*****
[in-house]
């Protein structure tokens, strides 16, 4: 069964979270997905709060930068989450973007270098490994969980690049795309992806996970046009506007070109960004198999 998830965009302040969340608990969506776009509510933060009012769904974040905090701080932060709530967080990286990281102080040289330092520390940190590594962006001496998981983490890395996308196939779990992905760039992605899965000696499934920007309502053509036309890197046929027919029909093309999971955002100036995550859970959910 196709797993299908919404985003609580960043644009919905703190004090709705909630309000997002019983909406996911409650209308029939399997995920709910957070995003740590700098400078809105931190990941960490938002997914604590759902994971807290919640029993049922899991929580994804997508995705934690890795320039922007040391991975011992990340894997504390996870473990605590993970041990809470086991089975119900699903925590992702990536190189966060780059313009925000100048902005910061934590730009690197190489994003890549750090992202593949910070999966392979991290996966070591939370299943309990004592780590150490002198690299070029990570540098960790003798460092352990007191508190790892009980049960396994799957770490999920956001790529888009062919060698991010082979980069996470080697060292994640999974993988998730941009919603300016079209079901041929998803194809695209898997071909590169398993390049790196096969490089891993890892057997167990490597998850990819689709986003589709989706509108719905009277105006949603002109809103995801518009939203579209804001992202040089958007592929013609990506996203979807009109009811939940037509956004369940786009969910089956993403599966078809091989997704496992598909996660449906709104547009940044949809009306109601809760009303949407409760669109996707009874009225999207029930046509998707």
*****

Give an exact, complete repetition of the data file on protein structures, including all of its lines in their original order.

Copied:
[in-house]
């Protein structure tokens, strides 16, 4: 069964979270997905709060930068989450973007270098490994969980690049795309992806996970046009506007070109960004198999 998830965009302040969340608990969506776009509510933060009012769904974040905090701080932060709530967080990286990281102080040289330092520390940190590594962006001496998981983490890395996308196939779990992905760039992605899965000696499934920007309502053509036309890197046929027919029909093309999971955002100036995550859970959910 196709797993299908919404985003609580960043644009919905703190004090709705909630309000997002019983909406996911409650209308029939399997995920709910957070995003740590700098400078809105931190990941960490938002997914604590759902994971807290919640029993049922899991929580994804997508995705934690890795320039922007040391991975011992990340894997504390996870473990605590993970041990809470086991089975119900699903925590992702990536190189966060780059313009925000100048902005910061934590730009690197190489994003890549750090992202593949910070999966392979991290996966070591939370299943309990004592780590150490002198690299070029990570540098960790003798460092352990007191508190790892009980049960396994799957770490999920956001790529888009062919060698991010082979980069996470080697060292994640999974993988998730941009919603300016079209079901041929998803194809695209898997071909590169398993390049790196096969490089891993890892057997167990490597998850990819689709986003589709989706509108719905009277105006949603002109809103995801518009939203579209804001992202040089958007592929013609990506996203979807009109009811939940037509956004369940786009969910089956993403599966078809091989997704496992598909996660449906709104547009940044949809009306109601809760009303949407409760669109996707009874009225999207029930046509998707």